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reused key

Vernam's Cipher

Gilbert Vernam was a digital systems designer from the early 20th century. He invented the stream cipher, what browsers often use today to encrypt messages exchanged with protected web sites. In his days, however, the mechanism of choice was the relay: an electromagnetic switch. Vernam also described the one-time pad, and noted the danger in reusing the key stream.

What, then is a Vernam cipher? Is it a stream cipher or a one-time pad? I've seen the term used both ways.

Now we can check the source. Steve Bellovin recently blogged on Vernam's work, and posted a PDF of Vernam's original  paper. Vernam wrote the paper for an AIEE conference (that's one of the precursors of today's IEEE - Bellovin negotiated permission to post the historic paper).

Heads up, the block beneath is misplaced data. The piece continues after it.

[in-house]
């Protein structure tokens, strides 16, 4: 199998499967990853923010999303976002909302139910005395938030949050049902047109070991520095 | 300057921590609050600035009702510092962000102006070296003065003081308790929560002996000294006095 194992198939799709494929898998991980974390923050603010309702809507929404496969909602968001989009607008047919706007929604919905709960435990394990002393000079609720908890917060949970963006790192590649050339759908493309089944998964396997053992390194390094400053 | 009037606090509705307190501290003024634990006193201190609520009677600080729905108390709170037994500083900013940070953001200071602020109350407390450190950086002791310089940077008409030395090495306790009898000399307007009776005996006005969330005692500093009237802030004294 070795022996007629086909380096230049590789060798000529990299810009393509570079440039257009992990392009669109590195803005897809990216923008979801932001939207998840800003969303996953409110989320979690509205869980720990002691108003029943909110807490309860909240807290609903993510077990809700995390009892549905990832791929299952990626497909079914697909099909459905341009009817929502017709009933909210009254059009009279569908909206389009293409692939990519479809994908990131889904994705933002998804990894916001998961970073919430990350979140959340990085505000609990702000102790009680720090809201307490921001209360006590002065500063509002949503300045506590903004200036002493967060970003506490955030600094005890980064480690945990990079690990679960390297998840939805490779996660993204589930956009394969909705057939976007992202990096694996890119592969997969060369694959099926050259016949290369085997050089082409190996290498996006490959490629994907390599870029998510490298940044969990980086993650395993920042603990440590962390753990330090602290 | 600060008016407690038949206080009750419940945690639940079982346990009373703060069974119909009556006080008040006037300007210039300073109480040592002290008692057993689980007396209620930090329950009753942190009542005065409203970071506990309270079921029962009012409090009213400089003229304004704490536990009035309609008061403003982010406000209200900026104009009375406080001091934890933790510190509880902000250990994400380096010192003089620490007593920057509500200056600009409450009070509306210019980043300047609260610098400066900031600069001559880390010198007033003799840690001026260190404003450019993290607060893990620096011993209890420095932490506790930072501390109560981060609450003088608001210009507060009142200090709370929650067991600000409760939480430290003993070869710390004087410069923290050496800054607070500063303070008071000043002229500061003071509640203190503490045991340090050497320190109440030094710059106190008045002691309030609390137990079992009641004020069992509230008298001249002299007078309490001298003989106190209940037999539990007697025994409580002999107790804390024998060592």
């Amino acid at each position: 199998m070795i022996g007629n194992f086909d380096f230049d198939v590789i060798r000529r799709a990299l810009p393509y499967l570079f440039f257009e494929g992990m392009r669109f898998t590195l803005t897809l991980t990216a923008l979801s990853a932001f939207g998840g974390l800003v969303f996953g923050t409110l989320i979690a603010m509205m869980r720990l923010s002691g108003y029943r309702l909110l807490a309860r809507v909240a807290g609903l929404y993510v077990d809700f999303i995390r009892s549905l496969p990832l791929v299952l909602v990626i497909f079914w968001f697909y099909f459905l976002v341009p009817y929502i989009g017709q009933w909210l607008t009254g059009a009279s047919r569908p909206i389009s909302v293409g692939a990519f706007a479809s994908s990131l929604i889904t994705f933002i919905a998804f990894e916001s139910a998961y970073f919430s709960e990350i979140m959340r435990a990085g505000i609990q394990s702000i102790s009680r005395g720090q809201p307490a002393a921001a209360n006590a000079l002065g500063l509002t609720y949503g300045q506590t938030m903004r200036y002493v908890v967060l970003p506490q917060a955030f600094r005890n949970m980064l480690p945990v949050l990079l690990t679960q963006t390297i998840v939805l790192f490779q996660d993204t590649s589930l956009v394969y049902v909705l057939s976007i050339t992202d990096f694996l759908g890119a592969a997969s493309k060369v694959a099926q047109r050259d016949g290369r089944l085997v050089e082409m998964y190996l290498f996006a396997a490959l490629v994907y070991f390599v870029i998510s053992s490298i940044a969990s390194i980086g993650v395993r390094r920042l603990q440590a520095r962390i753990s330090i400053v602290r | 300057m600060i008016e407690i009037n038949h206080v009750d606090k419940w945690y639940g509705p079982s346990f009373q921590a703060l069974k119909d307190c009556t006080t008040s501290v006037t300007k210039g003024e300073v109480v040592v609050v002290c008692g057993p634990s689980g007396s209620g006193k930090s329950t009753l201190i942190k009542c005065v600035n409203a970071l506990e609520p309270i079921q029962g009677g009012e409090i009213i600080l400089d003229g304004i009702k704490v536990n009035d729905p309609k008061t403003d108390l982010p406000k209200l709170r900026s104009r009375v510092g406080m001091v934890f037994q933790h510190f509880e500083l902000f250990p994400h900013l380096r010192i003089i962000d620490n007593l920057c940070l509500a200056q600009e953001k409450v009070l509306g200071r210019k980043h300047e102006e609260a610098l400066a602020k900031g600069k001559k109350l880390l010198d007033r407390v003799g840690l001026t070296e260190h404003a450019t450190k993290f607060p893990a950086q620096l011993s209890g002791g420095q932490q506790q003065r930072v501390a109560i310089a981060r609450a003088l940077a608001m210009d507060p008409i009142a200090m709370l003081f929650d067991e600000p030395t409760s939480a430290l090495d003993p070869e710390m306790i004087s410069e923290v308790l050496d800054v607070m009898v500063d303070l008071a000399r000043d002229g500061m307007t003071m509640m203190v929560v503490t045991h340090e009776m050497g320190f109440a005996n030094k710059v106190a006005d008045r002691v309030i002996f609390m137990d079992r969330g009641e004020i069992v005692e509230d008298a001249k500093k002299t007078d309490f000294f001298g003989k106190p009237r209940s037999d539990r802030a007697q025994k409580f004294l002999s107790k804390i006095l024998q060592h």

If we look at the historical description, Vernam does not restrict his cipher to the one-time pad case. Thus, a Vernam cipher in practice might - or might not - be a one-time pad. [revised 9/7/09]

Stream Cipher Reuse: A Graphic Example

Take a look at the following image. You should see two different 'messages' here.

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  Two messages

This particular mis-mash of messages reflects the failure of otherwise strong cryptography: the improper implementation of a one-time pad or a stream cipher.

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